What Medicare Covers

Are you nearing your 65th birthday? Whether your birthday is just around the corner or a few years away, it’s time to start getting Medicare explained! Tens of thousands of people turn 65 every day, and most of what they know about Medicare is what they’ve seen on TV or gotten in the mail.

It’s no secret that Medicare is a little hard to understand. But if you take the time to read through this page, you’re sure to have a good grasp on what Medicare is and how it works.

Parts of Medicare

Let’s start by taking a quick look at the parts of Medicare. Medicare is littered with alphabet letters and acronyms, which can make it seem more confusing than it is. We’re going to break down each part of Medicare, so you can understand what each part covers and some potential costs.

Medicare Part A

Part A is also known as hospital insurance or inpatient insurance. The easiest way to describe its benefits is to say it covers your room and board expenses if you are ever admitted as an inpatient to a hospital or skilled nursing facility. It also covers hospice services and some home health care services.

Most beneficiaries don’t pay a premium for Part A. As long as you or your spouse have worked and paid Medicare taxes for ten or more years, you won’t pay a premium for Part A. However, there are other out-of-pocket costs like deductibles, copayments, and coinsurance.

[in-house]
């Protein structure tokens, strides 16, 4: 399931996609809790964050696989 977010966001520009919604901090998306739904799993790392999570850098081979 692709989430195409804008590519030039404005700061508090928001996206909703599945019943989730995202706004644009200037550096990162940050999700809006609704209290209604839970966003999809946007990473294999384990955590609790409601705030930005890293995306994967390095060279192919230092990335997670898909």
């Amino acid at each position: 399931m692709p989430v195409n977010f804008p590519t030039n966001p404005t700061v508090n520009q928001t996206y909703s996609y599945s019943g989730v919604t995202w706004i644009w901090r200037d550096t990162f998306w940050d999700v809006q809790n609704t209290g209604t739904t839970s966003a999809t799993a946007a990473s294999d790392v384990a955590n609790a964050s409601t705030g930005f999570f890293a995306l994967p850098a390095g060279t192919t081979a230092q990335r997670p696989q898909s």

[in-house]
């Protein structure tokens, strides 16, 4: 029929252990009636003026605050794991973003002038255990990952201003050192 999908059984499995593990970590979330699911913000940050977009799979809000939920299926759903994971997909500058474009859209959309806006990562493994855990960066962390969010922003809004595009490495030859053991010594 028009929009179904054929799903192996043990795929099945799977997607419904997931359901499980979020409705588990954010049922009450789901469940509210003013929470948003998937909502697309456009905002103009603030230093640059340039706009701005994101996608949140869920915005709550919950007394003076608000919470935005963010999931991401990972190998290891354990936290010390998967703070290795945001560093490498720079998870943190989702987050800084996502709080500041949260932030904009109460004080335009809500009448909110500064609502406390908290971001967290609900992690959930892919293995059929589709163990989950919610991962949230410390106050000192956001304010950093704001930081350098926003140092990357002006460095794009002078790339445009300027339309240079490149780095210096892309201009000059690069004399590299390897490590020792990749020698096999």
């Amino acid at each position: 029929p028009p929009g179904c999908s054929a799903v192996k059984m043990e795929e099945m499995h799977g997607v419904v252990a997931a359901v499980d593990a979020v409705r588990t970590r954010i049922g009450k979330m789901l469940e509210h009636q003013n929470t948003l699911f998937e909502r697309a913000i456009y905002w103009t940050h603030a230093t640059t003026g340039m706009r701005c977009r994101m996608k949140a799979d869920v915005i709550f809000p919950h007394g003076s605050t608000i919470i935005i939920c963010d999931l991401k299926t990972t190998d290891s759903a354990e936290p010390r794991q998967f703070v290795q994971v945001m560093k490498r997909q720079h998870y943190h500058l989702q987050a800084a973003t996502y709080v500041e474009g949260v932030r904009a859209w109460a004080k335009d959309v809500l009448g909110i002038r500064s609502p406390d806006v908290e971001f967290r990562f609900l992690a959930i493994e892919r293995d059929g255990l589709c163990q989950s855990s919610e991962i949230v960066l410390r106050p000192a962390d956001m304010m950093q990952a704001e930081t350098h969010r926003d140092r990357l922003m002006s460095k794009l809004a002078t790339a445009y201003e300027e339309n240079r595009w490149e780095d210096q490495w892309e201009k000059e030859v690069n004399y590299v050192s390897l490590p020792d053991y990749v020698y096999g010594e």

Medicare Part B

Part A is also known as medical insurance or outpatient insurance. It covers a variety of services like visits to your doctor, preventive care, surgeries, lab tests, imaging, and durable medical equipment.

Unlike Part A, Part B does have a monthly premium. Each year, the Centers for Medicare and Medicaid Services (CMS) sets a standard premium that most beneficiaries pay. However, individuals and couples with higher incomes could pay a higher premium. This additional amount is called the Income-Related Monthly Adjustment Amount (IRMAA). You will also be responsible for an annual deductible, copays, and coinsurance costs.

Medicare Part C

Part C is more commonly referred to as Medicare Advantage. If you enroll in a Medicare Advantage plan, all of the coverage from Parts A and B will be wrapped into your Part C plan. Instead of the federal Medicare program paying your medical claims, they’ll be paid by the private insurance company that sold you the plan.